“First they ignore you, then they laugh at you, then they fight you, then you win.”
John Griffin, self-made millionaire, minicab baron must be smart, dynamic and hardworking, but he’s not keeping up.
His company – Addison-Lee – is pretentious enough to have an in-cab magazine, in which Griffin is vain enough to have his own column.
Here’s his latest effort. The emphasis is mine but the strange capitalisation in the opening sentence comes from the original…
“Green party candidates and others are up in arms about what they see as the murder of Cyclists on London Roads.
There has, as we all know, been a tremendous upsurge in cycling and cycling shops. This summer the roads will be thick with bicycles. These cyclists are throwing themselves onto some of the most congested spaces in the world. They leap onto a vehicle which offers them no protection except a padded plastic hat.
Should a motorist fail to observe a granny wobbling to avoid a pothole or a rain drain, then he is guilty of failing to anticipate that this was somebody on her maiden voyage into the abyss. The fact is he just didn’t see her and however cautious, caring or alert he is, the influx of beginner cyclists is going to lead to an overall increase in accidents involving cyclists.
The rest of us occupying this roadspace have had to undergo extensive training. We are sitting inside a protected space with impact bars and air bags and paying extortionate amounts of taxes on our vehicle purchase, parking, servicing, insurance and road tax.
It is time for us to say to cyclists ‘You want to join our gang, get trained and pay up’.”
Somebody should tell Mr. Griffin it’s too late for this kind of tub-thumping. The London congestion charge is significant, not because it affects many people. The number who want to drive a motor-vehicle into Central London, for whom ten pounds is a lot of money, is pretty small, maybe less than five figures. The congestion charge is important because its inauguration signalled clearly that the concepts ‘citizen’ and ‘motorist’ are no longer interchangeable.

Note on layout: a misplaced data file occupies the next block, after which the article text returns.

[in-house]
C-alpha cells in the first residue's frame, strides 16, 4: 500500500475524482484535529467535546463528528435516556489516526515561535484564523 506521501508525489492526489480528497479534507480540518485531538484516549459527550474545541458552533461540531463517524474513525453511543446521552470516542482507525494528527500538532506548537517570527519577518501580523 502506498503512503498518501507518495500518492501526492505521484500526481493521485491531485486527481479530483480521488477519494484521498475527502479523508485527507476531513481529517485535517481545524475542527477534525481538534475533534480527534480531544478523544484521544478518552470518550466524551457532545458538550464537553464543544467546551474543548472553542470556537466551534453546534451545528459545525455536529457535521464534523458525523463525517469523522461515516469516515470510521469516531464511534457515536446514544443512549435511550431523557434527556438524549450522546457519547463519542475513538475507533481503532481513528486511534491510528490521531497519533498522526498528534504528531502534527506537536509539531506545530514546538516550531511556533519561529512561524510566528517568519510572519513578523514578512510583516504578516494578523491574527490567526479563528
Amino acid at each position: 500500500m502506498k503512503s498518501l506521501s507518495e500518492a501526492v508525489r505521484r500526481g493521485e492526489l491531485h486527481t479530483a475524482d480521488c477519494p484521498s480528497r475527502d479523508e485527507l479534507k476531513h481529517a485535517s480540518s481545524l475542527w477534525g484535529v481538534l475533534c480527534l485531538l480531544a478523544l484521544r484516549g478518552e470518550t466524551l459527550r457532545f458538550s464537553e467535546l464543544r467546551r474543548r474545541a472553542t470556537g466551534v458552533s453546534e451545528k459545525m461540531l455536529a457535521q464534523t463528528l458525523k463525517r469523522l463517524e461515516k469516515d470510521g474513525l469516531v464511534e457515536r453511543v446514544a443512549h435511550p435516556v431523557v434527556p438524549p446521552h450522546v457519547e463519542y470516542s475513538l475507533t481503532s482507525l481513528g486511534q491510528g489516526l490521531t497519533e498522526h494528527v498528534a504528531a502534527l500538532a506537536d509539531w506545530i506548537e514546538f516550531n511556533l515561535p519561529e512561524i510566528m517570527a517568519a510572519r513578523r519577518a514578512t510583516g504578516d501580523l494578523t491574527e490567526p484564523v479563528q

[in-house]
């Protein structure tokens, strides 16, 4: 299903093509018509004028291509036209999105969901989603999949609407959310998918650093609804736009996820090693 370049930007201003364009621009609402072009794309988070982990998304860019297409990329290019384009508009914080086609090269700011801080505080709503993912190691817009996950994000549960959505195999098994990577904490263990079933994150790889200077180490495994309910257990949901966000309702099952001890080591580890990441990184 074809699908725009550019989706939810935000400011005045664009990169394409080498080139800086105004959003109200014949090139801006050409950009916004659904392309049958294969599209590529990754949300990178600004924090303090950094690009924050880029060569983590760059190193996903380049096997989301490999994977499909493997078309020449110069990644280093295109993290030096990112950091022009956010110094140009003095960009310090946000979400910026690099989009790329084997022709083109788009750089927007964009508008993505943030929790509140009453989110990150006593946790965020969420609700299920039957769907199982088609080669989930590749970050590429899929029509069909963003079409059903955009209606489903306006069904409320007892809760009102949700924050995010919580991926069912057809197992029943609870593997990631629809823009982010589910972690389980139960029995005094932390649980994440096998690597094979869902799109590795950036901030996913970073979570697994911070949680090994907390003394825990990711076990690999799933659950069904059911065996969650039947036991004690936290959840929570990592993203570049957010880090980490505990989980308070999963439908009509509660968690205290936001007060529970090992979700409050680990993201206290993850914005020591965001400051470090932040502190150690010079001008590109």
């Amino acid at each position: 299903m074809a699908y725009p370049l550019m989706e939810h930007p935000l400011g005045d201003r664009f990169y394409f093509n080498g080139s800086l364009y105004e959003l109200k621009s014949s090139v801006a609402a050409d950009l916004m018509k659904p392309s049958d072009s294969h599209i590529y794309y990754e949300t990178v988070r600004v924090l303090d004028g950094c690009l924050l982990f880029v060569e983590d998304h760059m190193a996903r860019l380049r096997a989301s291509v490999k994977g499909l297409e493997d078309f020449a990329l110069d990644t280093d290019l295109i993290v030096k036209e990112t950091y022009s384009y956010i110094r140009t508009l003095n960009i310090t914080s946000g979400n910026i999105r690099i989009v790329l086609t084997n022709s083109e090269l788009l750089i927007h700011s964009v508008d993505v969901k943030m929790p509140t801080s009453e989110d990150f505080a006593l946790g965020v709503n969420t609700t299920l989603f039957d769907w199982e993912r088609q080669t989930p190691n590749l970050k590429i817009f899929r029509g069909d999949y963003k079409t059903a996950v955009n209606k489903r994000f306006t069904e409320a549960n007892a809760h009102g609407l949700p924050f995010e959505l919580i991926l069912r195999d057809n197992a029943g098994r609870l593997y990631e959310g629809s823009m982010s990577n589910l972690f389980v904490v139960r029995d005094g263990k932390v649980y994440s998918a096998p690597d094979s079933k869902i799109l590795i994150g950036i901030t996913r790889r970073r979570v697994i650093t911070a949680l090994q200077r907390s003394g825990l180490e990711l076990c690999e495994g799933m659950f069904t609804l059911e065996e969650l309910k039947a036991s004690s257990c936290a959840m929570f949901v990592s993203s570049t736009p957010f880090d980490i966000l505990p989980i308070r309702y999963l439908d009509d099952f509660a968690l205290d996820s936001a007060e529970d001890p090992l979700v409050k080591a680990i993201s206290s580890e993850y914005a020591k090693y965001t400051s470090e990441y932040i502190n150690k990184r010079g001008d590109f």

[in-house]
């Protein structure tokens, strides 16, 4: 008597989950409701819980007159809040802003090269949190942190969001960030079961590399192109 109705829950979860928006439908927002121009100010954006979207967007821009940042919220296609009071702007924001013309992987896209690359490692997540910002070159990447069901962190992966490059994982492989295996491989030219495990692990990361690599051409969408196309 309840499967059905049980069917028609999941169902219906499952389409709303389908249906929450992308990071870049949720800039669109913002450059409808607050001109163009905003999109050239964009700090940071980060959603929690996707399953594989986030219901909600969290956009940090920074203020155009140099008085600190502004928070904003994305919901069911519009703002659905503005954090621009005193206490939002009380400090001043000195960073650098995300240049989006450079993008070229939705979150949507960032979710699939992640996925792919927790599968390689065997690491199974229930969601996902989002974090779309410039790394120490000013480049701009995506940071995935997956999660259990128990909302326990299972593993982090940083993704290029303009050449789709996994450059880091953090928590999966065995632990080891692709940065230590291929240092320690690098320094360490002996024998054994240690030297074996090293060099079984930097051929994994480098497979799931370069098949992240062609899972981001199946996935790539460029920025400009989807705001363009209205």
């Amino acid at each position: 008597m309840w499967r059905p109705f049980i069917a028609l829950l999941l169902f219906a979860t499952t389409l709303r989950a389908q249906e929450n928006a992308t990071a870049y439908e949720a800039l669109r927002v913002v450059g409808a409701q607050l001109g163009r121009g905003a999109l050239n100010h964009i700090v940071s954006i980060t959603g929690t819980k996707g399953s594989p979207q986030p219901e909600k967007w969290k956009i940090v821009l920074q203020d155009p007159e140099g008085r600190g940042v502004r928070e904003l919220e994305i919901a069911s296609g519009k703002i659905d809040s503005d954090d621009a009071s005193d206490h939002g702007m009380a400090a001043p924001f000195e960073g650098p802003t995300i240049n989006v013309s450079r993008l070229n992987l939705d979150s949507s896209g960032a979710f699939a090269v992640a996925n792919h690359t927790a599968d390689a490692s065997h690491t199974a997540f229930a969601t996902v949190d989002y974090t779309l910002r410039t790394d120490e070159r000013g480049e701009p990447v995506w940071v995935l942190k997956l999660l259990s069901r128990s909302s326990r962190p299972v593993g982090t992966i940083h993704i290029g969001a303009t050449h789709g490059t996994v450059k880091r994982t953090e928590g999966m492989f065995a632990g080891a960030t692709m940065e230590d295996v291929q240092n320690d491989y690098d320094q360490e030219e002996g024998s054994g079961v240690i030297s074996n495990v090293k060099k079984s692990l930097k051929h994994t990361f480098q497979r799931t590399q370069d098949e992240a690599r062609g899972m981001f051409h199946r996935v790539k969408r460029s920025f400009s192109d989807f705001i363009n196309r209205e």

During the last third of the Twentieth Century there was a general assumption that everyone was – wanted to be – or thought like a motorist. Now there’s a small – but highly significant – area where people without cars are welcome on the streets, while the motor-dependent minority have to jump through bureaucratic hoops to use them. We own the road, they have to rent it by the day.
John may be finding that his ‘us’ and ‘we’ are more fluid than they used to be, that some of his clients may be sufficiently annoyed by his gormless, victim-blaming that they might be moving their accounts to companies whose chairmen stick to deploying chauffeurs, and leave pontification on public health to those with a better grip on the data. As they say in California:- ‘cycling is the new golf’.
Wobblygrannygate isn’t Griffin’s only current intervention in the great who-actually-does-own-the-road debate. He recently sent out 3500 letters urging drivers who hire his cabs – they’re not employees but rent John’s limos on the rickshaw model – to break the law by using bus lanes.
London has many ‘bus lanes’, strips of road-way from which general traffic is excluded for some or all of the time. Most bus lanes are currently open only to pedal cycles, local buses and licensed black-cabs. Griffin backs this call for politically-motivated law-breaking by offering to pay any fines his sub-contractors accrue.
Some bike riders get very defensive about bus lanes. I own the road and am happy to share it with anyone. For me care, courtesy and consideration are more important than compliance. I don’t mind sharing a bus lane with someone driving a people-carrier, even a motor-cyclist, so long as they have a convivial attitude and understand that, other people getting in your way, is a definition of city-life.
Taxis of all classes have a part to play in an exit strategy from motor-dependence. In today’s conditions car ownership is quite like a bar where the drink is very cheap but you have to pay a lot to get in. How ever much the motor-dependent kvetch about the price of fuel, the marginal cost of travel in your own car remains pretty low. It’s the fixed costs – insurance, depreciation, vehicle excise duty* that impoverish the motor-dependent.
Those who imagine they can’t live without an automobile, and are running on a limited budget, really don’t have much choice once they’ve got a car. They’ve got to use it to get their money’s worth and probably don’t have a lot of funds left-over for buses, trains, taxis or nice push bikes.
Cabs aren’t public transport, they’re vehicles available for private hire, but easy access to reliable taxis – first, second or third class – is another wedge in the widening crack between ‘people’ and ‘motorists’.
John thinks we’re his enemies when really we are – or used to be – his customers.
*(note to John Griffin:- ‘road tax‘ went out – in 1937 – with the wing-collar and the cut-throat razor)